IoT will enable more holistic inventory management, as asset tracking, asset management and eventually predictive maintenance, are incorporated within the IoT system. Supply chain requirements of Manufacturing organisations can vary vastly – a discrete manufacturing supply chain will vary from a FMCG supply chain. IoT sensors have made ‘track and trace’ more reliable, and easy to customise.  eCommerce giant Amazon’s inventory management and warehousing system is a good example. To manage the large stock,  the storage facilities employ pickers (robots) to pick items from and replenish stock on shelves which in turn improves receiving, pick-up, and shipping times. The inventory is scanned through barcodes which also helps in aggregating information from other warehouses for stock maintenance.

Several Retail organisations make full use of IoT for inventory management. G-Star Raw, for example, uses garment RFID tags to track inventory movements across the supply chain and store shelves. Being able to locate clothes on the basis of style, colour and size in the stores makes the order fulfillment reliable and more real-time.

 

Payment Systems

Several industries other than Financial Services, such as Hospitality, Services, Healthcare and Government are evaluating IoT-enabled payment systems such as mobile points of sale and NFC payments.

On most occasions, these are being promoted by financial institutions.  As an example, MasterCard has created a Mastercard Engage platform with technology partners resulting in innovations which include contactless payments (with Coin), smart refrigerators that can re-order groceries (with Samsung) and IoT-connected key fobs (with General Motors). Capital One has made it possible for its customers to pay bills via Alexa, whereas Starling is experimenting with integration with Google Home to enable queries on payments and balances on the Google Home platform.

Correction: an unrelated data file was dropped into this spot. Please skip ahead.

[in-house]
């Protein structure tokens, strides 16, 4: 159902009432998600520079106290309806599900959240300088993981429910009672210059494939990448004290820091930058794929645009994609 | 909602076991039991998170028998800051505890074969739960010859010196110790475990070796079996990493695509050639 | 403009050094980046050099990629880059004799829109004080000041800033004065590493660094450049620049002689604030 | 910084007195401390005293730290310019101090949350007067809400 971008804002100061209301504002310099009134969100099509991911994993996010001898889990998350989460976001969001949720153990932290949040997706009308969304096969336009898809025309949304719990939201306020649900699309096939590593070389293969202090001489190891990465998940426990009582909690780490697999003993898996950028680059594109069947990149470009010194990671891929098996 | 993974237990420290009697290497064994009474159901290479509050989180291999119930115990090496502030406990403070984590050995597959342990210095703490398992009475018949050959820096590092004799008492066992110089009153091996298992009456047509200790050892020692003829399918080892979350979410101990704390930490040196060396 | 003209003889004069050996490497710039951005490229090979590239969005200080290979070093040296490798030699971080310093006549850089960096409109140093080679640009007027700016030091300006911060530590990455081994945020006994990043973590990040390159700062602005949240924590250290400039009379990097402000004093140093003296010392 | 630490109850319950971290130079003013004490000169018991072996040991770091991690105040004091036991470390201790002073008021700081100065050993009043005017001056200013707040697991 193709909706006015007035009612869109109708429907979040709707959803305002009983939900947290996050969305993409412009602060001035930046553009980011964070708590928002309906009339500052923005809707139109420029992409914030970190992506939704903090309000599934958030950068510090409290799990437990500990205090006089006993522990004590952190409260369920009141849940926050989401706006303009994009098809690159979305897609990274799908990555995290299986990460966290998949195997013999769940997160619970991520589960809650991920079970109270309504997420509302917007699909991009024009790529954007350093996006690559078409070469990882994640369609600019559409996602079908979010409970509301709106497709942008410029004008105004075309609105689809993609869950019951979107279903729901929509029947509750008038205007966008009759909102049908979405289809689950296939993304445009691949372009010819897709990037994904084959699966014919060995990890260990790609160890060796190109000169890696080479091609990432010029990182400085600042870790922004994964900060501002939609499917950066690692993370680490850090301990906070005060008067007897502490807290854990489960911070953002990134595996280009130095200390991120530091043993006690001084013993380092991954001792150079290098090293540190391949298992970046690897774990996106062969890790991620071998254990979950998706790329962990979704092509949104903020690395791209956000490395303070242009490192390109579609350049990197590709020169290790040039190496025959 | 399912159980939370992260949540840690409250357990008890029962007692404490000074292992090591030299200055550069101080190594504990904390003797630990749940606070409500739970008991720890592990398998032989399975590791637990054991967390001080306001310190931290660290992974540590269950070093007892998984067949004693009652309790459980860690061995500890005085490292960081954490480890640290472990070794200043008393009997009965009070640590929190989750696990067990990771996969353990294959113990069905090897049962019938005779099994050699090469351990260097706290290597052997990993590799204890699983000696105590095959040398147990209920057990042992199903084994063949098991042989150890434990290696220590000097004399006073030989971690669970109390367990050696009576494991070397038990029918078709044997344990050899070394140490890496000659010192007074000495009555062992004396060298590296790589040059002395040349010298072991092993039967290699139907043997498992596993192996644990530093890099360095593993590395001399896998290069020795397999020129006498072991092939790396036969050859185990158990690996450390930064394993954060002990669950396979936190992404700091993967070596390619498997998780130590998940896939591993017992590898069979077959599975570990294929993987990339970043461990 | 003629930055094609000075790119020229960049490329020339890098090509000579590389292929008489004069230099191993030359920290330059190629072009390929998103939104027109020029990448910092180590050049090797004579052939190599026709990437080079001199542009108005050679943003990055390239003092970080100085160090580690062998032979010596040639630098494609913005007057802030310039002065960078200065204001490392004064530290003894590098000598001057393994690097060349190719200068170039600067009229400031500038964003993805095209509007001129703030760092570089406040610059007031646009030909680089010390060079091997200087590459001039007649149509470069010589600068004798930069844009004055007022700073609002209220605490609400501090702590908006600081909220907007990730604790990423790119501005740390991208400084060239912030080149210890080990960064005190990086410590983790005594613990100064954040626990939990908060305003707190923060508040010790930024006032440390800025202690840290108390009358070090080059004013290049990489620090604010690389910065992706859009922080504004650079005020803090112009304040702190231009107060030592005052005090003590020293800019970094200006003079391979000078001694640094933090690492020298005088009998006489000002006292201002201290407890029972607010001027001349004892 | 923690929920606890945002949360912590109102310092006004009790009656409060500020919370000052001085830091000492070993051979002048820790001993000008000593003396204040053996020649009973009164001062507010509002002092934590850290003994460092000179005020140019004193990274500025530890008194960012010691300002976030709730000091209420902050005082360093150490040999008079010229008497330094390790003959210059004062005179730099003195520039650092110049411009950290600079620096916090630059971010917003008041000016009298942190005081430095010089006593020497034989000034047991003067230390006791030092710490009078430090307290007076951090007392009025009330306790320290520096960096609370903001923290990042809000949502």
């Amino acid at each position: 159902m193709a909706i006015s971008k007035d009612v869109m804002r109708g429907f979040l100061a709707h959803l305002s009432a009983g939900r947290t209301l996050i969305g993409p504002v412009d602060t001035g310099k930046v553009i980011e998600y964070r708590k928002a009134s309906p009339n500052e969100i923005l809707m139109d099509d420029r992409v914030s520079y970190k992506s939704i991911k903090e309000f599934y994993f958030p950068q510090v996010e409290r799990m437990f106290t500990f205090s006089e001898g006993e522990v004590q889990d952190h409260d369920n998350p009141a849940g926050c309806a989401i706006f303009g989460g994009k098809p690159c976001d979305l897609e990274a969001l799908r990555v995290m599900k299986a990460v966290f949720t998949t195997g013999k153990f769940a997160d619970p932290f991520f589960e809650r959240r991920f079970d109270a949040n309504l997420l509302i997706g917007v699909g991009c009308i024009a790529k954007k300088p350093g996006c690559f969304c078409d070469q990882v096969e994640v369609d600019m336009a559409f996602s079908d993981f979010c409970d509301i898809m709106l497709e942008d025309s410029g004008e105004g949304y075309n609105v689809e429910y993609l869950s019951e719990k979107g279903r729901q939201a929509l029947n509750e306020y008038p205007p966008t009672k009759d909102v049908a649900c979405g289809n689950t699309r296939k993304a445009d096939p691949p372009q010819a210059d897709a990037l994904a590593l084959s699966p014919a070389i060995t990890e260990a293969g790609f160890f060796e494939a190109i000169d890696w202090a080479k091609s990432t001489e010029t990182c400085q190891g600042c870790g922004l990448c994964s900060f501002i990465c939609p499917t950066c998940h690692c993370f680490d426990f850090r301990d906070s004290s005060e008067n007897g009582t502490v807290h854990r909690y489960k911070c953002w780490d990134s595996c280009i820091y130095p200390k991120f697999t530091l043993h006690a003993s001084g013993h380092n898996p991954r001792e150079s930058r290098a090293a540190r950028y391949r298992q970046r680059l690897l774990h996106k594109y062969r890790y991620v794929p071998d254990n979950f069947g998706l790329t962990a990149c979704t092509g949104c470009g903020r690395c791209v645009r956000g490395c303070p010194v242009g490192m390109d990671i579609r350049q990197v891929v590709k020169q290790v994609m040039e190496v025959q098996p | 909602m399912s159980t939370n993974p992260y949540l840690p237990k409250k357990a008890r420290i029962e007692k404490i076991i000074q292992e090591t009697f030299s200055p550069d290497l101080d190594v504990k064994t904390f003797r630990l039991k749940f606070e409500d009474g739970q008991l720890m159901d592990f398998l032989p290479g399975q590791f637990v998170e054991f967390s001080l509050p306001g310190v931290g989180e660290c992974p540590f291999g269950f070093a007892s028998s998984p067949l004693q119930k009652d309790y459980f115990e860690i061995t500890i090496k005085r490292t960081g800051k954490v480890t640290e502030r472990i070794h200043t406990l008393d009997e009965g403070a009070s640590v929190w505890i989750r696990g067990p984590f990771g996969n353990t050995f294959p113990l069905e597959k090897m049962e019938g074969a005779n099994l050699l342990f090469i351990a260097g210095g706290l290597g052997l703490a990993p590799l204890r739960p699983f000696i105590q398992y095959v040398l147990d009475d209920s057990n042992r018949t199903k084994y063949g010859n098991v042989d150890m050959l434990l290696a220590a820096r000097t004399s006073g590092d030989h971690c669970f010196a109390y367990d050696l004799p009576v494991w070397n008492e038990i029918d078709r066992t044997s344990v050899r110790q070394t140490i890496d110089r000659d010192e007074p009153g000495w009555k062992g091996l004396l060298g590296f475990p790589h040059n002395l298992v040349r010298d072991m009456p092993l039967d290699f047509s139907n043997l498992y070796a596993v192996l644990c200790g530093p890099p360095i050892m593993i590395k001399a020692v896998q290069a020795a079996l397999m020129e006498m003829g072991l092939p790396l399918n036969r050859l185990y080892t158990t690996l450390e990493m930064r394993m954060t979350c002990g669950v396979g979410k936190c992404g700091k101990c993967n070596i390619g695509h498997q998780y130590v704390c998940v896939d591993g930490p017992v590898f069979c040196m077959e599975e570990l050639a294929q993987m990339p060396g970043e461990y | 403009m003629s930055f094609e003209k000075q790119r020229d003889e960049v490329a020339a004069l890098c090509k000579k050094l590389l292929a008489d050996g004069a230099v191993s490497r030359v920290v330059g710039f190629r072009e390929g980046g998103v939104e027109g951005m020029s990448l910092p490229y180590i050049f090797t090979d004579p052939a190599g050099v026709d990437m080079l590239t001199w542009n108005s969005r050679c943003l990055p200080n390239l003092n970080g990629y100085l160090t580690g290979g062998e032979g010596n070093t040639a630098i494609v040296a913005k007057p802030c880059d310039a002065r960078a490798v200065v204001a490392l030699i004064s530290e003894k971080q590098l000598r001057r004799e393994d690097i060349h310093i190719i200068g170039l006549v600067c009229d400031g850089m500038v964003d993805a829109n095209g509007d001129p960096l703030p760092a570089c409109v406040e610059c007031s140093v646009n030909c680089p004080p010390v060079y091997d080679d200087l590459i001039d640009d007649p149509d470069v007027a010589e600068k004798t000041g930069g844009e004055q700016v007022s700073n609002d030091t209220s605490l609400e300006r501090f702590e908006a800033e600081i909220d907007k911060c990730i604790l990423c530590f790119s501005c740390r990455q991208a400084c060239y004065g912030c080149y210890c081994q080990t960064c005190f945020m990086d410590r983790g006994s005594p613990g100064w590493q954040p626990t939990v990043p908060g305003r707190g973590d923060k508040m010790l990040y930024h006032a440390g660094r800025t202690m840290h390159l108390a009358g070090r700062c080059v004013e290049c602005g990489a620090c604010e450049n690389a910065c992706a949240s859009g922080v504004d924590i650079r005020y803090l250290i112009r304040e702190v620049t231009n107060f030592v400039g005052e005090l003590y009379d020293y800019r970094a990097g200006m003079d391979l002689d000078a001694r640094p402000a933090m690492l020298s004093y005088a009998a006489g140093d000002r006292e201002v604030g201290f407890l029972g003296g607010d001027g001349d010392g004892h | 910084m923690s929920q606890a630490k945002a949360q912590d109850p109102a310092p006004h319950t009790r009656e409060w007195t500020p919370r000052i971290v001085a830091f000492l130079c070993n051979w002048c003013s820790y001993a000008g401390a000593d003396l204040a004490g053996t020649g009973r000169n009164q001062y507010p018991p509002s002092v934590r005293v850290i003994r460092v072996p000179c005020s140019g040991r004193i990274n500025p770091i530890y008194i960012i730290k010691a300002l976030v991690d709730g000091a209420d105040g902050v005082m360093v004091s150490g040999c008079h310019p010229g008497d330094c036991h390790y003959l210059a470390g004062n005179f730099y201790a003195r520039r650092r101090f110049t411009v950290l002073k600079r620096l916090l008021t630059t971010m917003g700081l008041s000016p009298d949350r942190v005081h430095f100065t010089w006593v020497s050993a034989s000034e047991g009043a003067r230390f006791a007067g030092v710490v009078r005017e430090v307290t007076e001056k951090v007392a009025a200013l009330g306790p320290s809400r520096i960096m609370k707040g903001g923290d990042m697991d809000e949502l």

There are also several use cases that are not so obvious –Amazon Go offers a shopping experience where no check-out is required. Your Amazon account, wallet and phone are all inter-connected.  When a consumer arrives at a store the application allows store entry, tracks the consumer through the shopping journey and requires no formal check-out at the end of the shopping trip.

However, IoT-enabled payment systems will have to evolve as industries become increasingly services based. There needs to be a focus on the business and not just technology – defining workflows with the right alerts that will automate bill generation and the payment process, irrespective of how complicated the service delivered is.